The French sailor Charlie Dalin first completes the Vendée Globe around the world

French skipper Charlie Dalin was the first to cross the finish line at the end of the solo world Vendee Globe on Wednesday, but there is no guarantee that he will win the epic race.

The 36-year-old Apivia boat led a sprint with five boats for the line at Les Sables d’Olonne in Brittany, northern France, after 80 days and 28,000 often dangerous miles at sea.

But the ninth edition of the sailing “Everest” may still have a first non-French winner ever.

The German skipper Boris Herrmann in Seaexplorer-Yacht Club de Monaco was only 82.02 nm behind Dalin in the last stretch.

He could still end up on the winner as he will receive a six-hour bonus for his part in rescuing Kevin Escoffier off the Cape of Good Hope in December.

Louis Burton (Bureau Vallee 2) finished third, followed by Thomas Ruyant (LinkedOut) and Yannick Bestaven (Maitre Coq IV) back in fifth place.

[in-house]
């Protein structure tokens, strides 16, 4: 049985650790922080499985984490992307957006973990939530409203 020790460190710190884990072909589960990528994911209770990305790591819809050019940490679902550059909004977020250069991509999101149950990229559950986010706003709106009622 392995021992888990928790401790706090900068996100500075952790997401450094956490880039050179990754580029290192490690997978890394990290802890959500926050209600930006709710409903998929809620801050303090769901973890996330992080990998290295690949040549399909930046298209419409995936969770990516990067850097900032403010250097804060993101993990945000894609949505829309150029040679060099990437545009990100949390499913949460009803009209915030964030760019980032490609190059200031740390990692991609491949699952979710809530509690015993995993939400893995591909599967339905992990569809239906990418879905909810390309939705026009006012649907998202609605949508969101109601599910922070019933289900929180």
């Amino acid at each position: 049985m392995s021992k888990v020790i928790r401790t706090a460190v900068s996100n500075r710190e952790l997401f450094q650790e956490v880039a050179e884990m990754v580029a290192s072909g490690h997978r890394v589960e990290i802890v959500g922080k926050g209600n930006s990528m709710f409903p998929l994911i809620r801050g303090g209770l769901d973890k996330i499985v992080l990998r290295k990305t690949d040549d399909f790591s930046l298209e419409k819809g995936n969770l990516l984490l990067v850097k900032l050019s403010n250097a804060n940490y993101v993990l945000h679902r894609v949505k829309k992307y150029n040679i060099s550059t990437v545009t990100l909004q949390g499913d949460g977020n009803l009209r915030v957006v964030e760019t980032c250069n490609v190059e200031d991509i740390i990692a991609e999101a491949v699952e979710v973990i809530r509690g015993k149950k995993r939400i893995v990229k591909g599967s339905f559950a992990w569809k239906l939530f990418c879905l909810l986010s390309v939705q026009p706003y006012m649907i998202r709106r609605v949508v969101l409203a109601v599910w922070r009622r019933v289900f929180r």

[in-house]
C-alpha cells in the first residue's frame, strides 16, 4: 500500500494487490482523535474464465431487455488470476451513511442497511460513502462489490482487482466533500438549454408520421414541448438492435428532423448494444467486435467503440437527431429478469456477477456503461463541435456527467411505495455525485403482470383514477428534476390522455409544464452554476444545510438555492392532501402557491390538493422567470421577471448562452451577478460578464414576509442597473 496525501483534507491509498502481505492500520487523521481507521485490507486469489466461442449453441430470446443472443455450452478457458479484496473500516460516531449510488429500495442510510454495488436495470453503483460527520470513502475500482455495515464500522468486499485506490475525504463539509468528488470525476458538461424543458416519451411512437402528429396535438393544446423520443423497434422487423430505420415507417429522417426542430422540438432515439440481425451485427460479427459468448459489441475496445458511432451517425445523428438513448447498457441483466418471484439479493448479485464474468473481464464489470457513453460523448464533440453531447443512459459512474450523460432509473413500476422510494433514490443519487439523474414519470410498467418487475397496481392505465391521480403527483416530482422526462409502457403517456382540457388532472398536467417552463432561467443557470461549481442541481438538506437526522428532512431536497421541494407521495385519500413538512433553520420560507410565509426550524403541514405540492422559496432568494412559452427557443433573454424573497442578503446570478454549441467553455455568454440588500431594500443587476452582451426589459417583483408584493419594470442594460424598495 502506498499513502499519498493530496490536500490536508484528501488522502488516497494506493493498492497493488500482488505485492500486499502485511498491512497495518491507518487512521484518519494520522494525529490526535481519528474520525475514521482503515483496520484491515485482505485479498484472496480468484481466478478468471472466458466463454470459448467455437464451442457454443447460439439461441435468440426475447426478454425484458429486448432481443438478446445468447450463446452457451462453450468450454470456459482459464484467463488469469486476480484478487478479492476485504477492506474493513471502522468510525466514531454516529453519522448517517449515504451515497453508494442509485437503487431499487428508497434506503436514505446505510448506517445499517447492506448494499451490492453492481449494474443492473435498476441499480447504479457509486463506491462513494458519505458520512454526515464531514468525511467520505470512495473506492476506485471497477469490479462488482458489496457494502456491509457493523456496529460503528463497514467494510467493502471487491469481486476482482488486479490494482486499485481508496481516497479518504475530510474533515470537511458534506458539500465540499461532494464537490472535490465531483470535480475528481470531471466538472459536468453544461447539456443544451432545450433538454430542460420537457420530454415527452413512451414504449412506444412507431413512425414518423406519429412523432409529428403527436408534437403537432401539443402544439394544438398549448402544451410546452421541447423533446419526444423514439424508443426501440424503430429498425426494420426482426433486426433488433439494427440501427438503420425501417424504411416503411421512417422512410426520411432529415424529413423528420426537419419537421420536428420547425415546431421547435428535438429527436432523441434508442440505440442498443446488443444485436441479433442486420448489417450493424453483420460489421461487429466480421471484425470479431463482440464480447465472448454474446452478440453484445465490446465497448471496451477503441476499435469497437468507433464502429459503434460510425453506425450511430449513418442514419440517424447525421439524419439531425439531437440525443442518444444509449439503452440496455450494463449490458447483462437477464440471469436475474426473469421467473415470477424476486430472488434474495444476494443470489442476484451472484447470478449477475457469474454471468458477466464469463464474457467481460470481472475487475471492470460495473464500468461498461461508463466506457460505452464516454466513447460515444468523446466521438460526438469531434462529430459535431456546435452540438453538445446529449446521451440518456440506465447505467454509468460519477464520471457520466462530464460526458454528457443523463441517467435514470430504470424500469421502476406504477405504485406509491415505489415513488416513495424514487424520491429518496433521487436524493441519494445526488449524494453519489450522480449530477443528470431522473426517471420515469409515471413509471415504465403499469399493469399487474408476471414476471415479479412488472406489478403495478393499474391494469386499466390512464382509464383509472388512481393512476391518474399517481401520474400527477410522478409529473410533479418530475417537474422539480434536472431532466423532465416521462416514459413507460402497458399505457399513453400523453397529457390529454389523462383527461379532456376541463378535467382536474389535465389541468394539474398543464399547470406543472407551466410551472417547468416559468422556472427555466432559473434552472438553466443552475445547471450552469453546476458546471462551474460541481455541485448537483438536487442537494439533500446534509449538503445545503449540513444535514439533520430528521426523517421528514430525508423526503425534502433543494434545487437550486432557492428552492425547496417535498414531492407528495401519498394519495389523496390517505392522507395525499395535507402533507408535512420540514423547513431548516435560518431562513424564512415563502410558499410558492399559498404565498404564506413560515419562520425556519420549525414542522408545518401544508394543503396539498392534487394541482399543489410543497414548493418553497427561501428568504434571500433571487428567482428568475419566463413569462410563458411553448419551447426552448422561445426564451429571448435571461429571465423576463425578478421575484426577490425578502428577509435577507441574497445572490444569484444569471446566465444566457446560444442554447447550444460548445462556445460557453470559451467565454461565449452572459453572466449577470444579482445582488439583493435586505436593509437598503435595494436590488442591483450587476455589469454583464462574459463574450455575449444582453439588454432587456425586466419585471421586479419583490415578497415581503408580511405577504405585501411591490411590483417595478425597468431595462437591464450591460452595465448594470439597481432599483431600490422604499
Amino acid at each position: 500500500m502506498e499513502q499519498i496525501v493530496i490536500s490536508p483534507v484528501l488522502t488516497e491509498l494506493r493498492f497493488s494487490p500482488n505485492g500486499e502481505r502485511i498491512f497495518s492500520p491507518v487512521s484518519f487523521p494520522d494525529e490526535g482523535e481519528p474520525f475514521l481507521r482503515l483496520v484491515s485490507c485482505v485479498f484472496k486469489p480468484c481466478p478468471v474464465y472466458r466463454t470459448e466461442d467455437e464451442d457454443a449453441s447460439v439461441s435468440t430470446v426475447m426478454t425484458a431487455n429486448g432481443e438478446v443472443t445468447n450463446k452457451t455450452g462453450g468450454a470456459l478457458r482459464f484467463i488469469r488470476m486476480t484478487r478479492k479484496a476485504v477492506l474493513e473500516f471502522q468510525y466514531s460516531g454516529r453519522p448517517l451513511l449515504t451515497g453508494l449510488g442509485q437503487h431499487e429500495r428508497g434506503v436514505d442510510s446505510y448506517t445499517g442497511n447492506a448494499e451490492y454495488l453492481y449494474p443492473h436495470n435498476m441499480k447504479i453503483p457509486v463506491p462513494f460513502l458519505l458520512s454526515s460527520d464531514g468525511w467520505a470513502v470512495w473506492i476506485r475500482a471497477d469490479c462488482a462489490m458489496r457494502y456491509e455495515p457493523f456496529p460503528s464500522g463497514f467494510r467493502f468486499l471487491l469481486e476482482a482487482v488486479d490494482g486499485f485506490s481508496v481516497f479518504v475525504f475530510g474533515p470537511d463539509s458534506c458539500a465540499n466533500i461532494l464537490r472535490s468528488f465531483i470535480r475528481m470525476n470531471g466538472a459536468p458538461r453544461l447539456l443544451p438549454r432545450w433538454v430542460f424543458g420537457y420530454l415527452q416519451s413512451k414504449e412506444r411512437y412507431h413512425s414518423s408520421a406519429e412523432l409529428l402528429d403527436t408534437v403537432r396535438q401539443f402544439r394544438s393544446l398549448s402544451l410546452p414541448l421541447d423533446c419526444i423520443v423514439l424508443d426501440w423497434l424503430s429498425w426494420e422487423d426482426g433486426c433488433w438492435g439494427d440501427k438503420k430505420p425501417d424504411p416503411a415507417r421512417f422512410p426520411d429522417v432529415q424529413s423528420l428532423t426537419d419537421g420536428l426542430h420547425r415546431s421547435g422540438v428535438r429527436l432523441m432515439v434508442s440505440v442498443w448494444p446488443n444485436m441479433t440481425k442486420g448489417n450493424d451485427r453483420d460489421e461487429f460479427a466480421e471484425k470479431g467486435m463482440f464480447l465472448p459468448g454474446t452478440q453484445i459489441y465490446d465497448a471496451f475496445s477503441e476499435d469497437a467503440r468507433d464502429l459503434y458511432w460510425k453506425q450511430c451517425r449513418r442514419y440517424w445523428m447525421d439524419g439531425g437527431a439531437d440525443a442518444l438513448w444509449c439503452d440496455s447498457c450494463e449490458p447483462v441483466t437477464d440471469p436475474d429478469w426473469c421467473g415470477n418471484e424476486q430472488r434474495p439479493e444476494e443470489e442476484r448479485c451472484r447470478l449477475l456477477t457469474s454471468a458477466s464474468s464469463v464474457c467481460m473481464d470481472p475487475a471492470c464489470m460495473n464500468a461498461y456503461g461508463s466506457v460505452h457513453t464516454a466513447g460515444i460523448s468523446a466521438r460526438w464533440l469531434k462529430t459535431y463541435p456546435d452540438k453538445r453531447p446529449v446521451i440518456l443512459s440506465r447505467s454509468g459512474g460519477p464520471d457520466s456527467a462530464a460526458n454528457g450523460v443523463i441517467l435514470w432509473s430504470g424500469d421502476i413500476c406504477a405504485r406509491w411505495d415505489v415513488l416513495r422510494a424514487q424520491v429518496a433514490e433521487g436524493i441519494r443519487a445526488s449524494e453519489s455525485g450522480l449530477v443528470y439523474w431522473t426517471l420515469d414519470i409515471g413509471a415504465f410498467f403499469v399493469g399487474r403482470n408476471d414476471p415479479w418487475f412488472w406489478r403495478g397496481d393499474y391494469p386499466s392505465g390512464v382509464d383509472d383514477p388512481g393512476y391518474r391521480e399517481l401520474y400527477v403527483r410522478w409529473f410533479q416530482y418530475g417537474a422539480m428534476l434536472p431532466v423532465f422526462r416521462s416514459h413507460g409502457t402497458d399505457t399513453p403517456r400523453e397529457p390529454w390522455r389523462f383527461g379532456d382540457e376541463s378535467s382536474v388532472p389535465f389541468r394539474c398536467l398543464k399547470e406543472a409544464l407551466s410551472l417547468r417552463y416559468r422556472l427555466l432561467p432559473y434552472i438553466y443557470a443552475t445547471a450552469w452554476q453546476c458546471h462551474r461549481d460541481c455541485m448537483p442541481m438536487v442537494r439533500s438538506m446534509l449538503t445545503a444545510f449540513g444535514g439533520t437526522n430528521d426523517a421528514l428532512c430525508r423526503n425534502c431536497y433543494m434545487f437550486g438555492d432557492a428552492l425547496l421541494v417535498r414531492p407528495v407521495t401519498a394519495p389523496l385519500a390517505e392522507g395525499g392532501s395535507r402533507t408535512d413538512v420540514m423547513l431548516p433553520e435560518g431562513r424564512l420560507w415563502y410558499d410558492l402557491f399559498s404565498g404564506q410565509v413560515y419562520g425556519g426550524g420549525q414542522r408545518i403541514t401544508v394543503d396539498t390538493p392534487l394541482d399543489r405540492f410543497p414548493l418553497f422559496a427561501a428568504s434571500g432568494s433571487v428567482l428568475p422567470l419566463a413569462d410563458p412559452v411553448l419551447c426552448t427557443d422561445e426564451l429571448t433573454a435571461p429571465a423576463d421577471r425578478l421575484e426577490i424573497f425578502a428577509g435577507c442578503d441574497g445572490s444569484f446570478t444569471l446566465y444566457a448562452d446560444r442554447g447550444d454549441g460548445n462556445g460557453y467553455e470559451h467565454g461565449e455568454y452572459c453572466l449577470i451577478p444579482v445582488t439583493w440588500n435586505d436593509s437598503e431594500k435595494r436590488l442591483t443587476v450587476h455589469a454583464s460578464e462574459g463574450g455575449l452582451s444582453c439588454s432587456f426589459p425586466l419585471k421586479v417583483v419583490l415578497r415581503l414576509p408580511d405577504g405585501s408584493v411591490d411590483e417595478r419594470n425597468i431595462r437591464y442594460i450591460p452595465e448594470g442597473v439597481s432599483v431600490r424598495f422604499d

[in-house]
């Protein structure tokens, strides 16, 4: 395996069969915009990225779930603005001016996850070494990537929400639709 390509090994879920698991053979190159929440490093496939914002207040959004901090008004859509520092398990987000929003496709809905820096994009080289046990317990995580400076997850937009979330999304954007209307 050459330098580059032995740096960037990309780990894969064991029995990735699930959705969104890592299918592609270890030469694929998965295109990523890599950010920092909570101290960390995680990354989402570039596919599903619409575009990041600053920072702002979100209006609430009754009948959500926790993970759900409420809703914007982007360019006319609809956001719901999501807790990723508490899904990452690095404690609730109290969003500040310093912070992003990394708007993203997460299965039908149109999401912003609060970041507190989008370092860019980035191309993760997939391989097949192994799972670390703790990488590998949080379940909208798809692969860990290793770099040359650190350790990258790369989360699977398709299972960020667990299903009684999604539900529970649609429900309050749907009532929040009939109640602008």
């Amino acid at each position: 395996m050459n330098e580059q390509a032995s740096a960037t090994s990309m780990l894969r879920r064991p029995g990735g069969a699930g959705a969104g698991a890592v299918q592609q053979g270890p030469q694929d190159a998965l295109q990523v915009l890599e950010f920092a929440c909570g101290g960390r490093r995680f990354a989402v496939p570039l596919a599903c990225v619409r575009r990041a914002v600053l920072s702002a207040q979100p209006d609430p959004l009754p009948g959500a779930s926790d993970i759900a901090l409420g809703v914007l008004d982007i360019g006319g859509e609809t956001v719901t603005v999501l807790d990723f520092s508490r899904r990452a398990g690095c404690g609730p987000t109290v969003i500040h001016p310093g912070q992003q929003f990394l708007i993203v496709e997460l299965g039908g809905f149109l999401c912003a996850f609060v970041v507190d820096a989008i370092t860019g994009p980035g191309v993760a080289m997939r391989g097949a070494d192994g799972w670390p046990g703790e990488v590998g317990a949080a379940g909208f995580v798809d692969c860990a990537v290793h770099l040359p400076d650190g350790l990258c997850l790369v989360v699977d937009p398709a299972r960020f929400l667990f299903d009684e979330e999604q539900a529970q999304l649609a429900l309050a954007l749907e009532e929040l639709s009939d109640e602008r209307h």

Bestaven, like Herrmann, helped save Escoffier’s and will receive a 10-hour bonus in 15 minutes when he makes it to port.

While Dalin and Herrmann had taken a more easterly route, the three following boats were further north and farther west, moving faster. The three pursuers had all covered more seas in the previous four hours than the two leaders.

Bestaven said he was looking forward to goals.

“I’m very happy to finish already because we’ve been around the world for 79 days or almost 80,” he said. “Having such a dense and breathless finish, it’s true that it’s exciting, but also strenuous, so as not to hide it from you, we’re pressing hard on the boats here, so we can not wait until it’s ready.”

For Dalin, dry land remained a distant dream just hours before his arrival.

“It’s been so long since I’ve been at sea that I’ve forgotten that there’s life on land. I’m so used to being here on Apivia that I find it impossible to believe the surface is close,” he said. he. .

For race director Jacques Caraes, the winner could be determined with “a few minutes” after about 28,000 often dangerous miles at sea.

“This is completely unique,” he said.

Ruyant’s team manager Marcus Hutchinson told the Vendée website that he hoped his sailors would win but enjoyed the drama.

“Here we are 24 hours or so from goal and we just do not know how this is going to go through,” said Hutchinson. “So thanks to all these skippers, they’ve made this an incredible sports game we’ve never seen in this race.”

( Jowharwith AFP)